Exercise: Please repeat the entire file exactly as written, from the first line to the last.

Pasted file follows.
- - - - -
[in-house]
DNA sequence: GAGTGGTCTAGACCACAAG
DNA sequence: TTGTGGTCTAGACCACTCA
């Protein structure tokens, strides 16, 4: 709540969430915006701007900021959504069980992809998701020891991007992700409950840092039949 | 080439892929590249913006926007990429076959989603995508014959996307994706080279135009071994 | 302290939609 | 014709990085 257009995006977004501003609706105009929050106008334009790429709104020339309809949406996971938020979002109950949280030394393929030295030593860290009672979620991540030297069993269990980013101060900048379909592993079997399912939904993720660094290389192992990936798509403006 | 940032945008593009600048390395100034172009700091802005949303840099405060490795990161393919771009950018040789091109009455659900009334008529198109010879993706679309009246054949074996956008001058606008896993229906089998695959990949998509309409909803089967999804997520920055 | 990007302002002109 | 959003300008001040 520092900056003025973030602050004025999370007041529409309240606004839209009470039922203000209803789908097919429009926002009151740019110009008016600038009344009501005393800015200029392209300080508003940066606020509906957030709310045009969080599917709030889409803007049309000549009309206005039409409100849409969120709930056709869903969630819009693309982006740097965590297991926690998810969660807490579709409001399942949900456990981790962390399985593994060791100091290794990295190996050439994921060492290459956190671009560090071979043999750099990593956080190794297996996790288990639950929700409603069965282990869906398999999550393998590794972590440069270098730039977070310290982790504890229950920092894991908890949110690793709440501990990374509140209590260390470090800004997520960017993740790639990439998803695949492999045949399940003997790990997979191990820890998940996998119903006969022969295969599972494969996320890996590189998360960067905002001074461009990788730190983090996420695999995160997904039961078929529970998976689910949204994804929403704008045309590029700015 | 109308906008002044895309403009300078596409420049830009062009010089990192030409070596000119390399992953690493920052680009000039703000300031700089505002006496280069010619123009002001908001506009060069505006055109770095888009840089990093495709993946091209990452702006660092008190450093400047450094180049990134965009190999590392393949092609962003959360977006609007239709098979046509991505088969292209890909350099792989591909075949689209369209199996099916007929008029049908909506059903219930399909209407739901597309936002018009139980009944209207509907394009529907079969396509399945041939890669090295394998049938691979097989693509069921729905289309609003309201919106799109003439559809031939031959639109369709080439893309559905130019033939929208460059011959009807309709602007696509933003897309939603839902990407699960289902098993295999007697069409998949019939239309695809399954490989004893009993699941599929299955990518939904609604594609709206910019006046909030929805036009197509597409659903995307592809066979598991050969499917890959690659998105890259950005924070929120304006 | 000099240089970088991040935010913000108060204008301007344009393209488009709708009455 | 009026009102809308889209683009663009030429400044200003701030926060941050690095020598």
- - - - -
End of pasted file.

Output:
[in-house]
DNA sequence: GAGTGGTCTAGACCACAAG
DNA sequence: TTGTGGTCTAGACCACTCA
């Protein structure tokens, strides 16, 4: 709540969430915006701007900021959504069980992809998701020891991007992700409950840092039949 | 080439892929590249913006926007990429076959989603995508014959996307994706080279135009071994 | 302290939609 | 014709990085 257009995006977004501003609706105009929050106008334009790429709104020339309809949406996971938020979002109950949280030394393929030295030593860290009672979620991540030297069993269990980013101060900048379909592993079997399912939904993720660094290389192992990936798509403006 | 940032945008593009600048390395100034172009700091802005949303840099405060490795990161393919771009950018040789091109009455659900009334008529198109010879993706679309009246054949074996956008001058606008896993229906089998695959990949998509309409909803089967999804997520920055 | 990007302002002109 | 959003300008001040 520092900056003025973030602050004025999370007041529409309240606004839209009470039922203000209803789908097919429009926002009151740019110009008016600038009344009501005393800015200029392209300080508003940066606020509906957030709310045009969080599917709030889409803007049309000549009309206005039409409100849409969120709930056709869903969630819009693309982006740097965590297991926690998810969660807490579709409001399942949900456990981790962390399985593994060791100091290794990295190996050439994921060492290459956190671009560090071979043999750099990593956080190794297996996790288990639950929700409603069965282990869906398999999550393998590794972590440069270098730039977070310290982790504890229950920092894991908890949110690793709440501990990374509140209590260390470090800004997520960017993740790639990439998803695949492999045949399940003997790990997979191990820890998940996998119903006969022969295969599972494969996320890996590189998360960067905002001074461009990788730190983090996420695999995160997904039961078929529970998976689910949204994804929403704008045309590029700015 | 109308906008002044895309403009300078596409420049830009062009010089990192030409070596000119390399992953690493920052680009000039703000300031700089505002006496280069010619123009002001908001506009060069505006055109770095888009840089990093495709993946091209990452702006660092008190450093400047450094180049990134965009190999590392393949092609962003959360977006609007239709098979046509991505088969292209890909350099792989591909075949689209369209199996099916007929008029049908909506059903219930399909209407739901597309936002018009139980009944209207509907394009529907079969396509399945041939890669090295394998049938691979097989693509069921729905289309609003309201919106799109003439559809031939031959639109369709080439893309559905130019033939929208460059011959009807309709602007696509933003897309939603839902990407699960289902098993295999007697069409998949019939239309695809399954490989004893009993699941599929299955990518939904609604594609709206910019006046909030929805036009197509597409659903995307592809066979598991050969499917890959690659998105890259950005924070929120304006 | 000099240089970088991040935010913000108060204008301007344009393209488009709708009455 | 009026009102809308889209683009663009030429400044200003701030926060941050690095020598």